The Fur Trade

Snowy Range Road, Medicine Bow National Forest
2007-06-23 19.26.18 — 0.3 MB — map

Snowy Range Road, Medicine Bow National Forest

Summer in the Rocky Mountains dissolves winter's snowpack with warm rains. All along the Continental Divide, meltwater rises in brooks and runs toward the sea. Some heads west to the Pacific. Some heads north to Hudson Bay.
North Platte, Bayard, NE
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North Platte, Bayard, NE

Other waters wend eastward, flowing into the great inland rivers of North America that drain toward the Gulf of Mexico. Among these is the Platte, a tributary of the Missouri River below Omaha, NE.

The name means "flat" in French just as the name Nebraska means "flat" in Otoe.
Dugout, MFT, Chadron, NE
2007-06-26 12.08.28 — 0.6 MB — map

Dugout, MFT, Chadron, NE

Before there were roads and telegraphs and railroads, the creeks and rivers and the trails up them and between them were highways. Trading posts were established here and there along streams. This is a reconstruction of one on Bordeaux Creek at Chadron, NE.

The Platte and its tributaries provided a more or less broad, flat, well watered route up into the Rocky Mountains.

Traders bartered manufactured goods with the Indians in exchange for food and animal skins. The endeavor must have been profitable. It wasn't long before trappers from all over the world converged on the mountains of the American West.
Alpine Flowers, Snowy Range Road, Medicine Bow NF
2007-06-23 19.47.34 — 0.9 MB — map

Alpine Flowers, Snowy Range Road, Medicine Bow NF

Furs were taken in the fall and spring and dried and baled for delivery to market.
Wind River Range, South Pass, WY
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Wind River Range, South Pass, WY

Fur companies did not allow their employees to roam the continent, though. Instead, they collected a year's worth of pelts during a summer "rendezvous" in the mountains. At the same time they distributed supplies for the next year. Independent trappers from the States, Canada, Mexico, and abroad as well as Native Americans were welcome because they had pelts to sell and they were buyers of supplies.

The first ten wagons ever to follow the flat route along the Platte River to the Rocky Mountains were in a supply train from St. Louis, MO, led by William Sublette to the Wind River rendezvous of 1830.
A well known letter is dated St. Louis, MO, October 29, 1830, and is addressed to the Hon. J. H. Eaton, Secretary of War: "The business of taking furs from the United States Territories beyond the Rocky Mountains has since been continued by Jedediah S. Smith, David E. Jackson and W. L. Sublette, under the firm name of Smith, Sublette and Jackson.

"They commenced business in 1826, and have since continued it; and have made observations and gained information which they think it important to communicate to the Government. The number of men they have employed has usually been from 80 to 100, and with these divided into parties they have traversed every part of the country west of the Rocky Mountains, from the peninsula of California to the mouth of the Columbia River. Pack horses or rather mules were at first used; but in the beginning of the present year it was determined to try wagons; and in the month of April last, on the tenth day of the month, a caravan of ten wagons drawn by five mules each, and two dearborns drawn by one mule each, set out from St. Louis. There were eighty-one men in the party, all mounted on mules. Our route was nearly due west to the western limits of the State of Missouri, and thence along the Santa Fe trail about forty miles, from which the course was some degrees north of west, across the waters of the Kansas, and up the great Platte River to the Rocky Mountains, and to the head of Wind River, where it issues from the mountains. This took us until the 1[0]th of July, and was as far as we wished to go with the wagons, as the furs to be brought in were to be collected at this place, which is, or was this year, the great rendezvous of the persons engaged in that business.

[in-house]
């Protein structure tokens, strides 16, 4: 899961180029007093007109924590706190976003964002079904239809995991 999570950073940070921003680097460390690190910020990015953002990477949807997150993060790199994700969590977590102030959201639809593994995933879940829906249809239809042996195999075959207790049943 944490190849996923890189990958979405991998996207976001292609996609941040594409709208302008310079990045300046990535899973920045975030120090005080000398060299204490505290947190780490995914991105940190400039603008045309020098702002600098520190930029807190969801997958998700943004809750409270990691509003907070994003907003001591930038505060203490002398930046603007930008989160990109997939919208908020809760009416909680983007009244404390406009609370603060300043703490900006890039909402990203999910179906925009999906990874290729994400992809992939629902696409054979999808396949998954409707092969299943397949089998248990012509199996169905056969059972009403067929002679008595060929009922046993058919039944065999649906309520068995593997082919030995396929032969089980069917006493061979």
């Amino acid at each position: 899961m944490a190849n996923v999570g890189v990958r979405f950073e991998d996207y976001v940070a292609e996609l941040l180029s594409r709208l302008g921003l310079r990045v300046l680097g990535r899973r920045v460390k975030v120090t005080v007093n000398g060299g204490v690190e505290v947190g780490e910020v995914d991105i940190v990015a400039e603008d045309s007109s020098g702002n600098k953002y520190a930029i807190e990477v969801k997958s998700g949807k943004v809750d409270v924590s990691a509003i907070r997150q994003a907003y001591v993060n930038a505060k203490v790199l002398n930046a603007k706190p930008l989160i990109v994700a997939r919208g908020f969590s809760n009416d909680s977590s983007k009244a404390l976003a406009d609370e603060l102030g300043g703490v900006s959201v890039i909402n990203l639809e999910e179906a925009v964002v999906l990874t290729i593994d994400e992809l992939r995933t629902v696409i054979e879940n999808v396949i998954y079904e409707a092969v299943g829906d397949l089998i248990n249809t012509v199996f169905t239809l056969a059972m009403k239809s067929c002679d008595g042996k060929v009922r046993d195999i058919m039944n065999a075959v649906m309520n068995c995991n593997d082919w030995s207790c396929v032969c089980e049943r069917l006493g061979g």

"Here the wagons could easily have crossed the mountains, it being what is called the Southern Pass, had it been desirable for them to do so, which it was not for the reasons stated. For our support, at leaving the Missouri settlements, until we should get into the buffalo country, we drove twelve head of cattle, besides a milch cow.

"Eight of these only being required for use before we got to the buffaloes, the others went on to the head of Wind River. We began to fall in with buffaloes on the Platte, about 350 miles from the white settlements, and from that time lived on buffaloes, the quantity being infinitely beyond what we needed. On the 4th of August, the wagons being in the mean time loaded with the furs which had been previously taken, we set out on our return to St. Louis.

"All the high points of the mountains then in view were white with snow; but the passes and valleys, and all the level country were green with grass. Our route back was over the same ground nearly as in going out, and we arrived in St. Louis on the 10th of October, bringing back the ten wagons, four of the oxen, and the milch cow, as we did not need them for provisions. Our men were all healthy during the whole time; we suffered nothing from Indians and had no accident but the death of one man, being buried under a bank of earth that fell in upon him, and another crippled at the same time. Of the mules we lost but one by fatigue, and two horses stolen by the Kansas Indians, the grass being along the whole route, going and coming, sufficient for the support of the horses and mules. The usual weight in the wagons was about 1,800 pounds.